Sometimes I love my job. Most often it’s when I, or my editor in
this case, find a freeware gem like WinCDEmu. There are plenty of
worthy optical disc emulators out there–Daemon Tools, AnyDVD,
etc.– and while they may offer features or emulation modes (such
as mounting copy-protected discs) that WinCDEmu does not, they’re
not nearly as easy to use.
After installing WinCDEmu, you simply double-click any .iso,
.cue, .raw, or img image file and it mounts (i.e., appears as a
drive letter under Windows). At that point, the CD/DVD will autorun
if Windows is set to do so–or you can browse it and extract files.
Right-click on the resultant drive letter, select Eject and the
disc and drive letter disappear. There’s no system tray applet, nor
even a Start Menu program to configure the app. That’s because the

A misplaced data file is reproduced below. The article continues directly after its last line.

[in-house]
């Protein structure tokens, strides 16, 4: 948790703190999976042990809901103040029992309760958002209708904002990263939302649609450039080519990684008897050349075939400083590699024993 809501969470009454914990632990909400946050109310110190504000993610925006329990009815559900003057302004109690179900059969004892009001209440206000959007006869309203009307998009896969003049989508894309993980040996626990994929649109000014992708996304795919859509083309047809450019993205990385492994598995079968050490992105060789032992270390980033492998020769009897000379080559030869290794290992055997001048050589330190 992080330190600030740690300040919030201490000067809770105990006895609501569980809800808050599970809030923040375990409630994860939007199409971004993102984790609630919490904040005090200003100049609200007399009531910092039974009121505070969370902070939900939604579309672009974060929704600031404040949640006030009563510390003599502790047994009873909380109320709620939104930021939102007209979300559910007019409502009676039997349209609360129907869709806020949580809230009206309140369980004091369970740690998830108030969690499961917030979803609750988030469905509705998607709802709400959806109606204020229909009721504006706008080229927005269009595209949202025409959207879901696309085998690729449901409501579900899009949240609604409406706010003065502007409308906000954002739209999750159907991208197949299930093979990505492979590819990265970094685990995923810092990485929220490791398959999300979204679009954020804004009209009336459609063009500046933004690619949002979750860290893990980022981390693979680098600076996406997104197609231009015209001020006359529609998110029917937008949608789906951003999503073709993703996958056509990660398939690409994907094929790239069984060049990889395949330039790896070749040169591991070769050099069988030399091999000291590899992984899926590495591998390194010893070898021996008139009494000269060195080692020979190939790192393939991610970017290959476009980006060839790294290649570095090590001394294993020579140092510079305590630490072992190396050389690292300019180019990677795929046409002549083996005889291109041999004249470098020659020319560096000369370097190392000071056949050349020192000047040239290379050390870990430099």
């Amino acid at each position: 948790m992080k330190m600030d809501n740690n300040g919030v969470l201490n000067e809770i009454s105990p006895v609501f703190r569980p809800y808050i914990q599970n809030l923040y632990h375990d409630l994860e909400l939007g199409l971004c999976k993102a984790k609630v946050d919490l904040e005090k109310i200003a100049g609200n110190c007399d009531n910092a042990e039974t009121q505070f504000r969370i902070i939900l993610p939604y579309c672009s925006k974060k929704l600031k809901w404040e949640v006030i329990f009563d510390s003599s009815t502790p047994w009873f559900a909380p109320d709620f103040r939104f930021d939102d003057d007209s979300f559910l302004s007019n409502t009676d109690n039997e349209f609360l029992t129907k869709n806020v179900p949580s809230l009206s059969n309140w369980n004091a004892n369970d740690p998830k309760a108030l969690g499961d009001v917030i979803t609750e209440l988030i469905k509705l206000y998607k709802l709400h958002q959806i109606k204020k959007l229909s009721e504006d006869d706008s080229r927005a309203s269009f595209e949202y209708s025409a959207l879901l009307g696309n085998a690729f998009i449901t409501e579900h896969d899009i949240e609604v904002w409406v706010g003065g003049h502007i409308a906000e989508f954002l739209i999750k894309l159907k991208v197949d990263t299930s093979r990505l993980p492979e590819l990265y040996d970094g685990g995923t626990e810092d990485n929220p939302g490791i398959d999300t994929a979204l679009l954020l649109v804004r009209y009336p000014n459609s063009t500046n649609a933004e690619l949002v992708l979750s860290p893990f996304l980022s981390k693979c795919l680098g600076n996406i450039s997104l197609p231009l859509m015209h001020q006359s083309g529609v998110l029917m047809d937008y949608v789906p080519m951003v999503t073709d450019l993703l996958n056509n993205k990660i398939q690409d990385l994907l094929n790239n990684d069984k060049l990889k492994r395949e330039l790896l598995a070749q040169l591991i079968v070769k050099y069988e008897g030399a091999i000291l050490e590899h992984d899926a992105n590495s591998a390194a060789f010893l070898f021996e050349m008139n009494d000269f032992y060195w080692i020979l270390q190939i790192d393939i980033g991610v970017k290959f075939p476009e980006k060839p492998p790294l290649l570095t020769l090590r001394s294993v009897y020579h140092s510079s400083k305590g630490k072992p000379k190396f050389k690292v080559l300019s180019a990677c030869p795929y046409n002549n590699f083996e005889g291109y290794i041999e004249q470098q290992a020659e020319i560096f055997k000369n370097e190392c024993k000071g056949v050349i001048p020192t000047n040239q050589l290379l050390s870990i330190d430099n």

program is meant to function as an integral part of Windows, and it
does–quite well. There is an Add/Remove programs entry so in case
it causes trouble (it didn’t for me) you can ditch it.
As I said, WinCDEmu worked perfectly for me with all the image
types listed above, including those for DVDs. It seemingly invoked
the Windows new hardware wizard each time a new image type was
mounted, but subsequent mounts of an image type did not. If I have
any complaint at all about WinCDEmu, it’s that I could find no way
to make the mounted discs persistent through a reboot. You’ll have
to re-open the images each time you run Windows.
Persistence through reboots is rarely a useful feature, and I’m
not losing any sleep over WinCDEmu’s lack of it. As a matter of
fact, WinCDEmu has received the highest form of praise I can dole
out–it’s made the leap from my VMs and test bed onto my main
–Jon L. Jacobi